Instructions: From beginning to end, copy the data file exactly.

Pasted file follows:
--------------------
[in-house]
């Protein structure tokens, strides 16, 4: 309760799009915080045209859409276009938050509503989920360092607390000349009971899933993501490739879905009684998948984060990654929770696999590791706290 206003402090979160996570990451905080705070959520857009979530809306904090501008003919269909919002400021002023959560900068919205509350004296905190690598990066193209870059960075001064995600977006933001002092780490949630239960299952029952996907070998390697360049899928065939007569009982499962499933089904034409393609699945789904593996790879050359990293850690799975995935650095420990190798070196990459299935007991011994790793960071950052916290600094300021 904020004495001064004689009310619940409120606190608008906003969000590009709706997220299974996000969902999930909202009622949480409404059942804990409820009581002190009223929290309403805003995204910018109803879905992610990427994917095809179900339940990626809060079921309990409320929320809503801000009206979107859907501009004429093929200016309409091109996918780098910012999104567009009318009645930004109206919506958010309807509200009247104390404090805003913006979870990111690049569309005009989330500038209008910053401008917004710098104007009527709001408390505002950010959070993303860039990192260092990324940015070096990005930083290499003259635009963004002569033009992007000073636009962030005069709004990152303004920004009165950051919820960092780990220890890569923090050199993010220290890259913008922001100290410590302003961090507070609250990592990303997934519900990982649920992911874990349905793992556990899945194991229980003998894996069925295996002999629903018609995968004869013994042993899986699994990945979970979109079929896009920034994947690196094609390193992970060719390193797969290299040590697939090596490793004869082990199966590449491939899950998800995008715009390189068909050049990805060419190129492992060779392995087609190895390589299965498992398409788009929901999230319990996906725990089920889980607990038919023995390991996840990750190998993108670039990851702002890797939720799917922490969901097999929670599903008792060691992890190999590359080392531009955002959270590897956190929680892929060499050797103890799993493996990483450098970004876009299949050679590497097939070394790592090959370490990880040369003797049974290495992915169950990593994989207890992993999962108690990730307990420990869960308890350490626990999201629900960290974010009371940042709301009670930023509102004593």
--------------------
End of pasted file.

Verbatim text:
[in-house]
């Protein structure tokens, strides 16, 4: 309760799009915080045209859409276009938050509503989920360092607390000349009971899933993501490739879905009684998948984060990654929770696999590791706290 206003402090979160996570990451905080705070959520857009979530809306904090501008003919269909919002400021002023959560900068919205509350004296905190690598990066193209870059960075001064995600977006933001002092780490949630239960299952029952996907070998390697360049899928065939007569009982499962499933089904034409393609699945789904593996790879050359990293850690799975995935650095420990190798070196990459299935007991011994790793960071950052916290600094300021 904020004495001064004689009310619940409120606190608008906003969000590009709706997220299974996000969902999930909202009622949480409404059942804990409820009581002190009223929290309403805003995204910018109803879905992610990427994917095809179900339940990626809060079921309990409320929320809503801000009206979107859907501009004429093929200016309409091109996918780098910012999104567009009318009645930004109206919506958010309807509200009247104390404090805003913006979870990111690049569309005009989330500038209008910053401008917004710098104007009527709001408390505002950010959070993303860039990192260092990324940015070096990005930083290499003259635009963004002569033009992007000073636009962030005069709004990152303004920004009165950051919820960092780990220890890569923090050199993010220290890259913008922001100290410590302003961090507070609250990592990303997934519900990982649920992911874990349905793992556990899945194991229980003998894996069925295996002999629903018609995968004869013994042993899986699994990945979970979109079929896009920034994947690196094609390193992970060719390193797969290299040590697939090596490793004869082990199966590449491939899950998800995008715009390189068909050049990805060419190129492992060779392995087609190895390589299965498992398409788009929901999230319990996906725990089920889980607990038919023995390991996840990750190998993108670039990851702002890797939720799917922490969901097999929670599903008792060691992890190999590359080392531009955002959270590897956190929680892929060499050797103890799993493996990483450098970004876009299949050679590497097939070394790592090959370490990880040369003797049974290495992915169950990593994989207890992993999962108690990730307990420990869960308890350490626990999201629900960290974010009371940042709301009670930023509102004593």